JuliaActuary

Practical, extensible, and open-source actuarial modeling and analysis.

This demonstrates an example of defining an universal life policy value roll like a discrete differential equation.

It then uses the SciML DifferentialEquations package to "solve" the policy projection given a single point, but also to see how the policy projection behaves under different premium and interest rate conditions.

The first time this is run, it will download and precompile some large packages.

```
begin
using Dates
using MortalityTables
using DifferentialEquations
using Plots
using ActuaryUtilities
end
```

Let's use the 2001 CSO table as the basis for cost of insurance charges:

`cso = MortalityTables.table("2001 CSO Super Preferred Select and Ultimate - Male Nonsmoker, ANB")`

MortalityTable (CSO/CET): Name: 2001 CSO Super Preferred Select and Ultimate - Male Nonsmoker, ANB Fields: (:select, :ultimate, :metadata) Provider: American Academy of Actuaries mort.SOA.org ID: 1076 mort.SOA.org link: https://mort.soa.org/ViewTable.aspx?&TableIdentity=1076 Description: 2001 Commissioners Standard Ordinary (CSO) Super Preferred Select and Ultimate Table – Male Nonsmoker. Basis: Age Nearest Birthday. Minimum Select Age: 0. Maximum Select Age: 99. Minimum Ultimate Age: 16. Maximum Ultimate Age: 120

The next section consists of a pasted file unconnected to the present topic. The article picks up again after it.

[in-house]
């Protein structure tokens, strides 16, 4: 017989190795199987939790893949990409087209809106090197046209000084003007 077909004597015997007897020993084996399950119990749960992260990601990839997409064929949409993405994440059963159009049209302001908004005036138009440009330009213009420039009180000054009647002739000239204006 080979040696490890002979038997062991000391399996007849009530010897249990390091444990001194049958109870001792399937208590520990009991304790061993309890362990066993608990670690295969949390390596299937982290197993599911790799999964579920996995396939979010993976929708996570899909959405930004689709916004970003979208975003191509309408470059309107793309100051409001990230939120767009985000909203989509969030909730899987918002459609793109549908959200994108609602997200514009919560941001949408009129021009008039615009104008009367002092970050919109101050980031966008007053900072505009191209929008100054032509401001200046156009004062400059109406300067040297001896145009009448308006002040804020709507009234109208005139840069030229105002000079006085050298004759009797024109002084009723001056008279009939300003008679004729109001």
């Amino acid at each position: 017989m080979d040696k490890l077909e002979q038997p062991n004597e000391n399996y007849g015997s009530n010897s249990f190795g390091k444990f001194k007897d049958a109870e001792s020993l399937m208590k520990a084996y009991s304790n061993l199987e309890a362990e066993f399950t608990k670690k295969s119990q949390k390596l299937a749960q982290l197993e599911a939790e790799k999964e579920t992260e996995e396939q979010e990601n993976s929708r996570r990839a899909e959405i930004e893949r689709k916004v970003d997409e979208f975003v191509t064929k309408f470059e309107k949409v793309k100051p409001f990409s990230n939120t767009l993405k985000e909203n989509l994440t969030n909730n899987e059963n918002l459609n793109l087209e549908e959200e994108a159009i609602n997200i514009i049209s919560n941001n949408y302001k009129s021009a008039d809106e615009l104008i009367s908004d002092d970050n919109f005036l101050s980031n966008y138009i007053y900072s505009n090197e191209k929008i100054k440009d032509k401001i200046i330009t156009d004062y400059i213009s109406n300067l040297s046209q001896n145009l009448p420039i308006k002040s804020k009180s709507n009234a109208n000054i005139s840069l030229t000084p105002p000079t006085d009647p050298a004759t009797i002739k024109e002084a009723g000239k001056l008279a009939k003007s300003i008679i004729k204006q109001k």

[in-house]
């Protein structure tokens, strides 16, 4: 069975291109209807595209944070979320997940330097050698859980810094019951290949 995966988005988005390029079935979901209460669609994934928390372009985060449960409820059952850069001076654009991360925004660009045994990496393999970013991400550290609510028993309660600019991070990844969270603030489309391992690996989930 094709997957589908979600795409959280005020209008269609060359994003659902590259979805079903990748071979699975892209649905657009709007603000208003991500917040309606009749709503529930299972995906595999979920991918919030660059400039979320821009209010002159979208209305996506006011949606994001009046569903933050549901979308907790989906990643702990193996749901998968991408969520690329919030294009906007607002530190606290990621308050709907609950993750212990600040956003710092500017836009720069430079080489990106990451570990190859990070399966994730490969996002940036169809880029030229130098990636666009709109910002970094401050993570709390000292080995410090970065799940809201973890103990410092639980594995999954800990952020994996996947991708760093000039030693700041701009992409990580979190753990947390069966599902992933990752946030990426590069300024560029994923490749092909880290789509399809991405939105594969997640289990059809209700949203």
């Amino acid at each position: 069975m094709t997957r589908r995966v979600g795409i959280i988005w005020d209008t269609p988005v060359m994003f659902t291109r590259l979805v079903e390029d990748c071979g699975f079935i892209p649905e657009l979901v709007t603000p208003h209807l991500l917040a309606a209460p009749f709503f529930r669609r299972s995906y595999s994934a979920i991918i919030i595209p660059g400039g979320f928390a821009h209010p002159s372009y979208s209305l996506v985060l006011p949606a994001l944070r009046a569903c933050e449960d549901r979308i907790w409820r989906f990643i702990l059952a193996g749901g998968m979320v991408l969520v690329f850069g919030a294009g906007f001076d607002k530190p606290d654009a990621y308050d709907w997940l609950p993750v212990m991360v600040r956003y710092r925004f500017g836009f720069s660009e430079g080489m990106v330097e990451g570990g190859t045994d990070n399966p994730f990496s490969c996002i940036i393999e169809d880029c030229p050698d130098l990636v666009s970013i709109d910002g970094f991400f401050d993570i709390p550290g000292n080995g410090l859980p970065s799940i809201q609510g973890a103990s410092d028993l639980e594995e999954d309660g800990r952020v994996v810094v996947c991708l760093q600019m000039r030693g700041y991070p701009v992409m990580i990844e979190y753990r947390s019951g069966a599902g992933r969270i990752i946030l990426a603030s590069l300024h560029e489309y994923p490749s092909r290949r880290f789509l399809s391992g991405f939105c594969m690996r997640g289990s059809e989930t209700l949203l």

Next, policy mechanics are coded. It's essentially a discrete differential equation, so it leverages `DifferentialEquations.jl`

The projection is coded in the Discrete DifferentialEquation format:

$u_{n+1} = f(u,p,t_{n+1})$

In the code below, this translates to:

`u`

is the*state*of the system. We will track three variables to represent the`state`

:`state[1]`

is the account value`state[2]`

is the premium paid`state[3]`

is the policy duration

`p`

are the parameters of the system.`t`

is the time, which will represent days since policy issuance

```
function policy_projection(state,p,t)
# grab the state from the inputs
av = state[1]
# calculated variables
cur_date = p.issue_date + Day(t)
dur = duration(p.issue_date,cur_date)
att_age = p.issue_age + dur - 1
# lapse if AV <= 0
lapsed = (av <= 0.0 ) & (t > 1)
if !lapsed
monthly_coi_rate = (1 - (1-p.mort_assump[att_age]) ^ (1/12))
## Periodic Policy elements
# annual events
if Dates.monthday(cur_date) == Dates.monthday(p.issue_date) ||
cur_date ==p.issue_date + Day(1) # OR first issue date
premium = p.annual_prem
else
premium = 0.0
end
# monthly_events
if Dates.day(cur_date) == Dates.day(p.issue_date)
coi = max((p.face - av) * monthly_coi_rate,0.0)
else
coi = 0.0
end
# daily events
int(av) = av * ((1 + p.int_rate) ^ (1 / 360) - 1.0)
# av
new_av = max(0.0,av - coi + premium + int(av-coi))
# new state
return [new_av, premium, dur] # AV, Prem, Dur
else
# new state
return [0.0, 0.0, dur] # AV, Prem, Dur
end
end
```

policy_projection (generic function with 1 method)

The following function will create a named tuple of parameters given a varying `prem`

(premium) and `int`

(credit rate).

```
params(prem,int) = (
int_rate = int,
issue_date = Date(2010,1,1),
face = 1e6,
issue_age = 25,
mort_assump = MortalityTables.table("2001 CSO Super Preferred Select and Ultimate - Male Nonsmoker, ANB").ultimate,
projection_years = 75,
annual_prem = prem,
)
```

params (generic function with 1 method)